As they embark on their journey, typically "wacky" road movie antics ensue, albeit ones served with occasionally perverse, deadpan twists – LSD ingestion, being pulled over by the police, consultations with psychics, naked bowling, armed robbery, and a visit to Nick's hometown. There they meet up with Nick's Aunt Elise (Cathy Moriarty, breathing throaty, sultry life into the proceedings as an ex-stripper once dubbed "the helicopter"), old friends, and Nick's embittered and competitive father (J.E. Freeman, lending stone-faced support), with whom he attempts reconciliation in a bizarre, violent fashion. It's only a matter of time before Liz tracks the two down and Nick's health begins to take a clear-eyed, irreversible turn for the worse.
Writer / director Taylor alternates his presentation effectively with off-kilter framing and a highly contrasted color scheme in the outset and a more naturalistic approach as the film progresses. Dream With the Fishes' narrative takes some frank and surprising turns, and admirably resists the temptation to either sermonize or spoon feed. David Arquette, whose tendencies toward abject mania can quickly prove exasperating, is surprisingly effective in what would have to be considered – for lack of a better term – the straight role here. Brad Hunt gives a much showier performance that, after a certain awkwardness in the beginning, becomes much more clearly focused. Kathryn Erbe, a powerful actress when given a meaty role (as anyone familiar with HBO's Oz can attest) is - unfortunately - not given all that much to do. The supporting players all lend solid (if unremarkable) performances.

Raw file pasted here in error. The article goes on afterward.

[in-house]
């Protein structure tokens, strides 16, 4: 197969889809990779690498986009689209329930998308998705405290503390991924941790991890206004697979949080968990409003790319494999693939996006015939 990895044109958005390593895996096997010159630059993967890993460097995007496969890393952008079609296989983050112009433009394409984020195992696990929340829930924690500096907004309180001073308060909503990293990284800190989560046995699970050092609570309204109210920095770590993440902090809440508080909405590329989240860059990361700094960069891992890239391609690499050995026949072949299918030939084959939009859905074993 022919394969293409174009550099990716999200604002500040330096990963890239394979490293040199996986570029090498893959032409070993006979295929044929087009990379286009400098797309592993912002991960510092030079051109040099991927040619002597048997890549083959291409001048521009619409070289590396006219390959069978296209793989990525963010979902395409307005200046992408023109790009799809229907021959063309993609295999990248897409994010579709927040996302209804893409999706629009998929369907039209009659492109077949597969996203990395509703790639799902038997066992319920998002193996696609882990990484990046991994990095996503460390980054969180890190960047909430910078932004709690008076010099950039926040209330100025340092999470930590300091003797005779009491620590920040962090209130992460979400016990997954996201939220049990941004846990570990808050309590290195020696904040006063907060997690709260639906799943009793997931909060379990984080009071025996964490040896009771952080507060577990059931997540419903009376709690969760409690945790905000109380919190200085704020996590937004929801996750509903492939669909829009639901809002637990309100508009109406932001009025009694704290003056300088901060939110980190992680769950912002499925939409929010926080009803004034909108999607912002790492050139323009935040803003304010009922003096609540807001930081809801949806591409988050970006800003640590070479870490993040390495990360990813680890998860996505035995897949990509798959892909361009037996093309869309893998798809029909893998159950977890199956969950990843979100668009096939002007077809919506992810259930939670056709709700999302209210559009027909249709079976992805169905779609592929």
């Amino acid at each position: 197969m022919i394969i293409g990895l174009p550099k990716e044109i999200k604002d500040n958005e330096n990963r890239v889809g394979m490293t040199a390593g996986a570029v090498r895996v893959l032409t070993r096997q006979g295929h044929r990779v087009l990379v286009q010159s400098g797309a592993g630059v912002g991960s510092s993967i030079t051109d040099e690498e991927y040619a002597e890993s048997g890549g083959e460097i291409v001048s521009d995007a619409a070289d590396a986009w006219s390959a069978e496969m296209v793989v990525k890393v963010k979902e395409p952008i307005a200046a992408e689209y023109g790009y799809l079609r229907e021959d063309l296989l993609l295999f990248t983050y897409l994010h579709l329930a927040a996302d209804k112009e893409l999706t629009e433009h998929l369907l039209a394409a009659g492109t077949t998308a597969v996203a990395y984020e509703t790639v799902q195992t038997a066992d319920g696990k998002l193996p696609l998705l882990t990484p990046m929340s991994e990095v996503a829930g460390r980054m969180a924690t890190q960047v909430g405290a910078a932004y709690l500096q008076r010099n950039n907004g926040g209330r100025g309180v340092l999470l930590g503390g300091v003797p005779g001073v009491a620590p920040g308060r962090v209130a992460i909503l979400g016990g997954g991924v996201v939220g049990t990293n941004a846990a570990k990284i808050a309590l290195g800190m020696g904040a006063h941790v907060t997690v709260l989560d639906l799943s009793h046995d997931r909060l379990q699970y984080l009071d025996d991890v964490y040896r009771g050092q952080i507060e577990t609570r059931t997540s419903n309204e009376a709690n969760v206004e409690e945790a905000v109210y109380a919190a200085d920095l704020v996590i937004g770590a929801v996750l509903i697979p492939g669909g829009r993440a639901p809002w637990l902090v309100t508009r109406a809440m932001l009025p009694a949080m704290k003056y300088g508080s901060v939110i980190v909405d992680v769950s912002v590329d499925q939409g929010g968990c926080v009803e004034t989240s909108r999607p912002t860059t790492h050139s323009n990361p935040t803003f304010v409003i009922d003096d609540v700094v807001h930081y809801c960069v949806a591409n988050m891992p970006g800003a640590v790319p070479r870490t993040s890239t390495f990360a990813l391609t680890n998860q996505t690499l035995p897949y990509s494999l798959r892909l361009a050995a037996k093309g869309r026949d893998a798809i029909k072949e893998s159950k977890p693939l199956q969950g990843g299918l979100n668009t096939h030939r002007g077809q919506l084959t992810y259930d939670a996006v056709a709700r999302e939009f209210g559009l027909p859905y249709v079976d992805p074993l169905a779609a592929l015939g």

Video: Presented in an anamorphically enhanced widescreen with a 1.85:1 aspect ratio, Dream With the Fishes looks pretty good. Although there are occasional instances of debris, it is generally a smooth transfer. The cinematography by Barry Stone alters, as noted above, between a gauzy, highly saturated presentation and a cleaner approach as the film progresses. Accordingly, the colors, especially in the opening scenes, jump from the screen, and blacks are generally well rendered. All in all, Dream is given a solid, if not spectacular, presentation.
Audio: Presented in a DD 2.0, the Dream With the Fishes sound mix is not heavy on surround features, but it is balanced and sounds adequate. The soundtrack, however, is excellent. Taylor's selection of music is as idiosyncratic as his subject matter, and it features such well-chosen acts from the Waterboys to Nick Drake.
Extras: The only extras available on this release are a collection of four trailers and a music video of Greg Brown's "Sadness," which is featured prominently in the film.
Final Thoughts: An enjoyable, decidedly off kilter film, Dream With the Fishes is a pleasant, welcome addition to the road flick genre so popular in American film of the seventies. This sort of enterprise is – to say the least – tricky, but Dream largely succeeds, even though it makes a few missteps along the way. To Taylor's (and the actors') credit, the mixture of acid-black humor and broad comedy that threatens to try the film's humanity and drama never trumps it. By turns edgy, awkward, and funny, Dream With the Fishes also manages to never resort to mawkishness or cheap sentimentality, even if its surprises are ultimately balanced out by its own self-conscious eccentricities. As a first time feature, Dream is admirably true to its own skewed vision. Recommended as a rental.